The Mayburys being at heart a smart, loving family, it all works out sweetly and modestly. But after the pleasure of the resolution had subsided, I found myself still thinking of young hero(ine)s of my own real-life acquaintance, who are unable to cast aside their assigned roles these days (grateful as they doubtless are for the homes and families they have). And I was also gratified that Charlotte and Alex decided not to spend their wedding night at either of their family homes, but at the inn where they first reached out to each other from the confines of the too-small identities imposed upon them. Ultimately, of course, they’ll wind up at Alex’s family home, because romance (always at its best when it reconciles incommensurables) is about both yearning to escape the strictures of social roles and learning how to responsibly accept them.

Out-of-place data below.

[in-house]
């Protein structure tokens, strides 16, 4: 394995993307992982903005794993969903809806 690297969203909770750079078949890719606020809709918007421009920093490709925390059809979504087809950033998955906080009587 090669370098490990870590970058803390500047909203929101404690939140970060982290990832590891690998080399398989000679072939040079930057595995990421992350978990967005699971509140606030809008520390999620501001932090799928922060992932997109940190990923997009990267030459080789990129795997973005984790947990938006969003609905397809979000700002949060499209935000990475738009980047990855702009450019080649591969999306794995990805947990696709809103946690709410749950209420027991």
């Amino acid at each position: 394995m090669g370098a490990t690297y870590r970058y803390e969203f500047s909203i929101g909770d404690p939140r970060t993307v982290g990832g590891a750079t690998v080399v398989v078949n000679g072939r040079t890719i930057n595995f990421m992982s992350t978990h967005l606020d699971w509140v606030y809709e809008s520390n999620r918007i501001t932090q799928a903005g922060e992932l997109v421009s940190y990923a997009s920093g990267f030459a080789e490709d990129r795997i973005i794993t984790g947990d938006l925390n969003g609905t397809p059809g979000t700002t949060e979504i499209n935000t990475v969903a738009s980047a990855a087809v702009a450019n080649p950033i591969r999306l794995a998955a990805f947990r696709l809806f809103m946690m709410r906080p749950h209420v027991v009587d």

This balance of tropes is beautifully accomplished by Mary Balogh in Slightly Dangerous (Bedwyn Saga Book 6). At which point I have to confess that for years I didn’t get what Balogh was about, but this novel has been a potent gateway drug (thank you, Janine!), and I found myself gobsmacked by the forthright, lustful erotic sensibility that lies at the heart of Slightly Dangerous’s meticulous light Regency comedy of manners, eager to find out how Balogh pulls it off in her other books, and shitfaced for coming late to the party.

Which is not to suggest that Regency people didn’t have or want or know about serious lust; but merely that they didn’t employ the codes and signals we use. What’s sayable or even thinkable, most particularly as it pertains to sexuality, changes wildly over time. Balogh’s characters’ manners have a delightful period cadence and sheen, but their sexual self-understandings have a directness that’s been earned, and learned, over two centuries. Reading historical romance, we’re suspended between the era the characters inhabit and our own; fiction can be time travel no matter what the genre, as discourses meet and comment upon each other. And in Simply Dangerous, I think that Balogh’s ability to bring together aspects of two eras has its roots in her wise and graceful acknowledgment of her debt to Austen.